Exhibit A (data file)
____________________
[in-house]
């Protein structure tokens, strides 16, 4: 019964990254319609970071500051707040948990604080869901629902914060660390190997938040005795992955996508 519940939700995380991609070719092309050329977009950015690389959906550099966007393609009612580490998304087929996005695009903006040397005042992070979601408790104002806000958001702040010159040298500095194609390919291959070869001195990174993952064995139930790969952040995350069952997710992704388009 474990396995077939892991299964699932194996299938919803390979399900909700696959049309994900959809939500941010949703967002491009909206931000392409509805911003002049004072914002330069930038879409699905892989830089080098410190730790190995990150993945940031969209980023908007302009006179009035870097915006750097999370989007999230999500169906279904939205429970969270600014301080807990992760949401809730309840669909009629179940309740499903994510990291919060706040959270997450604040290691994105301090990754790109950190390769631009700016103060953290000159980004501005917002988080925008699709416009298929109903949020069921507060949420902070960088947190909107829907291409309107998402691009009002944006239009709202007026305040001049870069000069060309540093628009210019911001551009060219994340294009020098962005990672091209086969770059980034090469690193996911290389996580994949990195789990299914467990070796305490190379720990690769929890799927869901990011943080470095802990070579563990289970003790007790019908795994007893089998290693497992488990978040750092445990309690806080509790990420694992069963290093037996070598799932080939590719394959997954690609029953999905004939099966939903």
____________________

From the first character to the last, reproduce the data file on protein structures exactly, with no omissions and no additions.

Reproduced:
[in-house]
């Protein structure tokens, strides 16, 4: 019964990254319609970071500051707040948990604080869901629902914060660390190997938040005795992955996508 519940939700995380991609070719092309050329977009950015690389959906550099966007393609009612580490998304087929996005695009903006040397005042992070979601408790104002806000958001702040010159040298500095194609390919291959070869001195990174993952064995139930790969952040995350069952997710992704388009 474990396995077939892991299964699932194996299938919803390979399900909700696959049309994900959809939500941010949703967002491009909206931000392409509805911003002049004072914002330069930038879409699905892989830089080098410190730790190995990150993945940031969209980023908007302009006179009035870097915006750097999370989007999230999500169906279904939205429970969270600014301080807990992760949401809730309840669909009629179940309740499903994510990291919060706040959270997450604040290691994105301090990754790109950190390769631009700016103060953290000159980004501005917002988080925008699709416009298929109903949020069921507060949420902070960088947190909107829907291409309107998402691009009002944006239009709202007026305040001049870069000069060309540093628009210019911001551009060219994340294009020098962005990672091209086969770059980034090469690193996911290389996580994949990195789990299914467990070796305490190379720990690769929890799927869901990011943080470095802990070579563990289970003790007790019908795994007893089998290693497992488990978040750092445990309690806080509790990420694992069963290093037996070598799932080939590719394959997954690609029953999905004939099966939903």